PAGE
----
“Keep your head down. Don’t rock the boat. Don’t be too loud. Don’t be too verbal. Don’t be too smart for a man,” she says. “You’re taught all of these ways of how to be for a man but not how to be for yourself … I had to change my internal coding. I had to update my software.”

Siddick brought a book to her photo shoot and holds it in the cover image for this week’s magazine. It’s Nigerian author Chimamanda Ngozi Adichie’s 2013 novel “Americanah,” whose most memorable character is a Nigerian immigrant trying to find her way in the United States, as a newcomer but also as a woman from Africa in a country where identifying as “African-American” can be complicated.

In my review of the novel at the time, I say “Americanah” explores “the physical and emotional lengths one goes to to feel whole again.” Siddick can relate.

#MeToo seems like more than a continuing news story. It feels like a tectonic shift that’s only begun to reverberate.

Ignorance of women’s lives, and of the nuances embodied in women of color; women who are immigrants; women who are struggling to put food on the table; women who are religious; women who are lesbian, bisexual, trans or nonconforming; and women who are combinations of qualities, has never measured up as an excuse, and it’s even less of one now.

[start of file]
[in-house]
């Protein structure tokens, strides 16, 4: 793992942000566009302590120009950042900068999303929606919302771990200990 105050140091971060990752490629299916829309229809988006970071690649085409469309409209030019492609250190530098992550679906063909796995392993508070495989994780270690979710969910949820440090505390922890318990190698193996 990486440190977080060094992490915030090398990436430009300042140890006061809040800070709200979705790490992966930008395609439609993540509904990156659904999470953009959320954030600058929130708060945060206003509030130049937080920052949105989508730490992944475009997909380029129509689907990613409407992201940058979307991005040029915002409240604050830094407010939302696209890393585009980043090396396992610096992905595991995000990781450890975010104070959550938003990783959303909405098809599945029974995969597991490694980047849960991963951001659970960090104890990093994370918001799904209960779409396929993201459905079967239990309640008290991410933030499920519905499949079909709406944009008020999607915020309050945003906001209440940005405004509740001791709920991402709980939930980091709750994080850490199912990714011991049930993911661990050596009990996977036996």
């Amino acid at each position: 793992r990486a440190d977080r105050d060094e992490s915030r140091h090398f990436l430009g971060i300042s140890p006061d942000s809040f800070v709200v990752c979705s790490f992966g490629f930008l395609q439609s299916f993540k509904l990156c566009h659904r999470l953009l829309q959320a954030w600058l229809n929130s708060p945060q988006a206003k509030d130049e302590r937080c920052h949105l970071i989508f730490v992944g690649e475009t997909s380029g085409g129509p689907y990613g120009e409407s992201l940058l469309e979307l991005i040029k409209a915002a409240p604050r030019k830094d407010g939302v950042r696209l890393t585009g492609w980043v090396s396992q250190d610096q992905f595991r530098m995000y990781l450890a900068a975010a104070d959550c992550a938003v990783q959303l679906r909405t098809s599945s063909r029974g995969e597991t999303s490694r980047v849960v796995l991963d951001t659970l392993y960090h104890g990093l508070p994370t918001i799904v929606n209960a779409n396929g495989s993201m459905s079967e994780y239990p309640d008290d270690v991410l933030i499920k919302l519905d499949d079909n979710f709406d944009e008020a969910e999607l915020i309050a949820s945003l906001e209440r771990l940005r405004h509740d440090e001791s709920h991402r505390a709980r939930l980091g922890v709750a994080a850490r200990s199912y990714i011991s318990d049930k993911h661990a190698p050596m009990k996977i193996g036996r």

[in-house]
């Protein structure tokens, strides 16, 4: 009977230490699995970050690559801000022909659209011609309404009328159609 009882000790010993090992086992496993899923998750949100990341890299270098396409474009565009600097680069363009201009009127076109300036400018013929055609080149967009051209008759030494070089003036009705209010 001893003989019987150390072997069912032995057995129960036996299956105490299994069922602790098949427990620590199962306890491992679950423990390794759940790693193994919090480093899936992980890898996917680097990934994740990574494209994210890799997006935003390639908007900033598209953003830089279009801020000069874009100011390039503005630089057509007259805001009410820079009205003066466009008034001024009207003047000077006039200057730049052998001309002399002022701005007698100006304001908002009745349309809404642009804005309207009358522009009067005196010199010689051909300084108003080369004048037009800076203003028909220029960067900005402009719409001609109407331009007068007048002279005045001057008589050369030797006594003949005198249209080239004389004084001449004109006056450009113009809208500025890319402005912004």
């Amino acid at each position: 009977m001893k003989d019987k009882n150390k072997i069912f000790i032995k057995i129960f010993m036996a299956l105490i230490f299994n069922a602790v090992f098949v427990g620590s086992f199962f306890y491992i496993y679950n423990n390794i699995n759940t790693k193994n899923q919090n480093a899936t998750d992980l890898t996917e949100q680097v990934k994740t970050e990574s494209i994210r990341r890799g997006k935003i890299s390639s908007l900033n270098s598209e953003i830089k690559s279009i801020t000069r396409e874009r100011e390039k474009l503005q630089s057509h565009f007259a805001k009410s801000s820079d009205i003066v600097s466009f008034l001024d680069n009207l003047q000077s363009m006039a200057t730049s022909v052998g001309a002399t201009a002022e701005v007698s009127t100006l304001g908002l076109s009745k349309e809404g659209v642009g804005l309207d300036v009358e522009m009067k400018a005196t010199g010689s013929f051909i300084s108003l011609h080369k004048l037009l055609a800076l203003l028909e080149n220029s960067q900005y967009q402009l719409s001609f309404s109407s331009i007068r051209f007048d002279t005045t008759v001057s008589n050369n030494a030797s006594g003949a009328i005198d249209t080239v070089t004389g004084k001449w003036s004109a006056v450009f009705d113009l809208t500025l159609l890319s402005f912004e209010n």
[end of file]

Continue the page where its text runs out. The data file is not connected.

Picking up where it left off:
Bharoocha says she hopes her image will offer a “counternarrative” to less-informed attitudes about women, Muslim women like herself in particular.

“They assume we are weak, quiet, etc. — this is an image that counters that,” she says. “The absence of the smile is another act of defiance, as I am often told to smile by men.”

Bharoocha shared an Islamic aphorism that has stuck with me: “Paradise lies under the feet of your mother.”

It suggests a high regard for women in Muslim culture and echoes the descriptions of the traditional esteemed status of indigenous women that Native American attorney Bree Black Horse talks about.

The #MeToo movement’s revelations suggest we haven’t always honored women, and that we’ve settled for silence.

I was struck again and again by the refusal of the women I met to be quiet anymore about the lives they’ve lived, the pain they’ve experienced, the ways they’ve second-guessed their own reactions to harassment, the anger they’ve concealed from public view and the wisdom they’ve gained.

Siddick wants to use her story to inspire other women, to help them become whole again too.

“This is part of the healing process,” she says. “Being heard is important to everybody, but especially when you feel like harassment — in whatever form — was somehow your fault.”

“Marginalized communities have a double bind,” though, trans activist Danni Askini explained to me.

Askini, herself a survivor of harassment and abuse, doesn’t want to feed anti-LGBTQ sentiment, but she also doesn’t want to shy away from tackling sensitive issues that deserve exploration.

The past several months have seen an incredible rebellion against reticence.

We should keep listening and keep thinking about the many ways we prevent women from different backgrounds from controlling their own narratives — and from holding men accountable.